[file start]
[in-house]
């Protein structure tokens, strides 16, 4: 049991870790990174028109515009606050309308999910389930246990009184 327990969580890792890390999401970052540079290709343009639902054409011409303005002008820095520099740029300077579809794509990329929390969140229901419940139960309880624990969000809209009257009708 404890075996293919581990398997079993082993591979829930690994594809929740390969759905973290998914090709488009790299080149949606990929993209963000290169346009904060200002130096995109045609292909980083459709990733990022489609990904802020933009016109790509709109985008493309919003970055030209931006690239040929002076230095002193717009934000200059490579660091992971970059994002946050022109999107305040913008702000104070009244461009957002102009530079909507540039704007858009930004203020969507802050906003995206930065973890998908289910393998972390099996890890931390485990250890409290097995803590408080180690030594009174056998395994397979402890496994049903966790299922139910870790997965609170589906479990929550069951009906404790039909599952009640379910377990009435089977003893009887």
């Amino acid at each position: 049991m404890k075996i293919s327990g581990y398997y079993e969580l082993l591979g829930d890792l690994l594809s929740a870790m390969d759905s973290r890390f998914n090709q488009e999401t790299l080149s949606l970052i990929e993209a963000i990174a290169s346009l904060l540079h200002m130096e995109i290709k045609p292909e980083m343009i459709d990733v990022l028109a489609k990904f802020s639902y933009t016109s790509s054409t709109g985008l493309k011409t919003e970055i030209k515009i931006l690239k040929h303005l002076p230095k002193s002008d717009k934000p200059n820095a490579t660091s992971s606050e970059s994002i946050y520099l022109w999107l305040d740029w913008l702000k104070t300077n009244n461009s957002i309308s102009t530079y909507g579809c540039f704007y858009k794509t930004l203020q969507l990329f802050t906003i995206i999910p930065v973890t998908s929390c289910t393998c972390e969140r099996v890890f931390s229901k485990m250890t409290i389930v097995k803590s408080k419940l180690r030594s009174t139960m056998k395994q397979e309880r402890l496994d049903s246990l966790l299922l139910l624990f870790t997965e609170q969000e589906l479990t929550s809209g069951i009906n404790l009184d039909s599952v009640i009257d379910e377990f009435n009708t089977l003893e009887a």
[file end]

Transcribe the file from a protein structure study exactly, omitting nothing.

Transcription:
[in-house]
């Protein structure tokens, strides 16, 4: 049991870790990174028109515009606050309308999910389930246990009184 327990969580890792890390999401970052540079290709343009639902054409011409303005002008820095520099740029300077579809794509990329929390969140229901419940139960309880624990969000809209009257009708 404890075996293919581990398997079993082993591979829930690994594809929740390969759905973290998914090709488009790299080149949606990929993209963000290169346009904060200002130096995109045609292909980083459709990733990022489609990904802020933009016109790509709109985008493309919003970055030209931006690239040929002076230095002193717009934000200059490579660091992971970059994002946050022109999107305040913008702000104070009244461009957002102009530079909507540039704007858009930004203020969507802050906003995206930065973890998908289910393998972390099996890890931390485990250890409290097995803590408080180690030594009174056998395994397979402890496994049903966790299922139910870790997965609170589906479990929550069951009906404790039909599952009640379910377990009435089977003893009887």
């Amino acid at each position: 049991m404890k075996i293919s327990g581990y398997y079993e969580l082993l591979g829930d890792l690994l594809s929740a870790m390969d759905s973290r890390f998914n090709q488009e999401t790299l080149s949606l970052i990929e993209a963000i990174a290169s346009l904060l540079h200002m130096e995109i290709k045609p292909e980083m343009i459709d990733v990022l028109a489609k990904f802020s639902y933009t016109s790509s054409t709109g985008l493309k011409t919003e970055i030209k515009i931006l690239k040929h303005l002076p230095k002193s002008d717009k934000p200059n820095a490579t660091s992971s606050e970059s994002i946050y520099l022109w999107l305040d740029w913008l702000k104070t300077n009244n461009s957002i309308s102009t530079y909507g579809c540039f704007y858009k794509t930004l203020q969507l990329f802050t906003i995206i999910p930065v973890t998908s929390c289910t393998c972390e969140r099996v890890f931390s229901k485990m250890t409290i389930v097995k803590s408080k419940l180690r030594s009174t139960m056998k395994q397979e309880r402890l496994d049903s246990l966790l299922l139910l624990f870790t997965e609170q969000e589906l479990t929550s809209g069951i009906n404790l009184d039909s599952v009640i009257d379910e377990f009435n009708t089977l003893e009887a």